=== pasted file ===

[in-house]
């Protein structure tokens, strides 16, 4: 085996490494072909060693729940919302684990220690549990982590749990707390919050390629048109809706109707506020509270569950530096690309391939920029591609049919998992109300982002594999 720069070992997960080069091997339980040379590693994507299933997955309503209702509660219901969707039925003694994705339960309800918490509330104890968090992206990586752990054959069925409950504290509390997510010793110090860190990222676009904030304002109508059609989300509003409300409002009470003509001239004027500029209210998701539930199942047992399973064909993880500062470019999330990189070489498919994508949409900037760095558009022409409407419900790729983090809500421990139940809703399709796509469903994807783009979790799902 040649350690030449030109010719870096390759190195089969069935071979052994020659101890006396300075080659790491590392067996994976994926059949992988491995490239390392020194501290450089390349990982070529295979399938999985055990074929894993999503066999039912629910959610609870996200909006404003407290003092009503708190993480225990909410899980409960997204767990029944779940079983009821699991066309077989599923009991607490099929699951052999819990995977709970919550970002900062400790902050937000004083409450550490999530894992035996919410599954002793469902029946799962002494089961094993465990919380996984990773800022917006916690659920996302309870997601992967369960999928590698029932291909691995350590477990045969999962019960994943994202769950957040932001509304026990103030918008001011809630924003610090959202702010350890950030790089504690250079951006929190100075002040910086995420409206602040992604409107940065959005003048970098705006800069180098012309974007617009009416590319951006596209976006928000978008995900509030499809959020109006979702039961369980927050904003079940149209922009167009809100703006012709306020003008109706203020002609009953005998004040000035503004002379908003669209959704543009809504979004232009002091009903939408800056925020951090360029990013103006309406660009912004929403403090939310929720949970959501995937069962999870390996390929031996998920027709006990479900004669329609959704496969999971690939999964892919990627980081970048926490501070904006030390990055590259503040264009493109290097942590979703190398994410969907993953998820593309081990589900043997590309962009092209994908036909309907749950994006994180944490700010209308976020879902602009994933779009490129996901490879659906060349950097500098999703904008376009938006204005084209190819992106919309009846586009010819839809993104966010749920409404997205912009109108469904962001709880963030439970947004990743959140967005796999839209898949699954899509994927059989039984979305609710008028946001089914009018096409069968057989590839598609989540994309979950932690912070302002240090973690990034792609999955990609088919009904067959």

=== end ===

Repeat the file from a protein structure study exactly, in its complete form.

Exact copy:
[in-house]
């Protein structure tokens, strides 16, 4: 085996490494072909060693729940919302684990220690549990982590749990707390919050390629048109809706109707506020509270569950530096690309391939920029591609049919998992109300982002594999 720069070992997960080069091997339980040379590693994507299933997955309503209702509660219901969707039925003694994705339960309800918490509330104890968090992206990586752990054959069925409950504290509390997510010793110090860190990222676009904030304002109508059609989300509003409300409002009470003509001239004027500029209210998701539930199942047992399973064909993880500062470019999330990189070489498919994508949409900037760095558009022409409407419900790729983090809500421990139940809703399709796509469903994807783009979790799902 040649350690030449030109010719870096390759190195089969069935071979052994020659101890006396300075080659790491590392067996994976994926059949992988491995490239390392020194501290450089390349990982070529295979399938999985055990074929894993999503066999039912629910959610609870996200909006404003407290003092009503708190993480225990909410899980409960997204767990029944779940079983009821699991066309077989599923009991607490099929699951052999819990995977709970919550970002900062400790902050937000004083409450550490999530894992035996919410599954002793469902029946799962002494089961094993465990919380996984990773800022917006916690659920996302309870997601992967369960999928590698029932291909691995350590477990045969999962019960994943994202769950957040932001509304026990103030918008001011809630924003610090959202702010350890950030790089504690250079951006929190100075002040910086995420409206602040992604409107940065959005003048970098705006800069180098012309974007617009009416590319951006596209976006928000978008995900509030499809959020109006979702039961369980927050904003079940149209922009167009809100703006012709306020003008109706203020002609009953005998004040000035503004002379908003669209959704543009809504979004232009002091009903939408800056925020951090360029990013103006309406660009912004929403403090939310929720949970959501995937069962999870390996390929031996998920027709006990479900004669329609959704496969999971690939999964892919990627980081970048926490501070904006030390990055590259503040264009493109290097942590979703190398994410969907993953998820593309081990589900043997590309962009092209994908036909309907749950994006994180944490700010209308976020879902602009994933779009490129996901490879659906060349950097500098999703904008376009938006204005084209190819992106919309009846586009010819839809993104966010749920409404997205912009109108469904962001709880963030439970947004990743959140967005796999839209898949699954899509994927059989039984979305609710008028946001089914009018096409069968057989590839598609989540994309979950932690912070302002240090973690990034792609999955990609088919009904067959």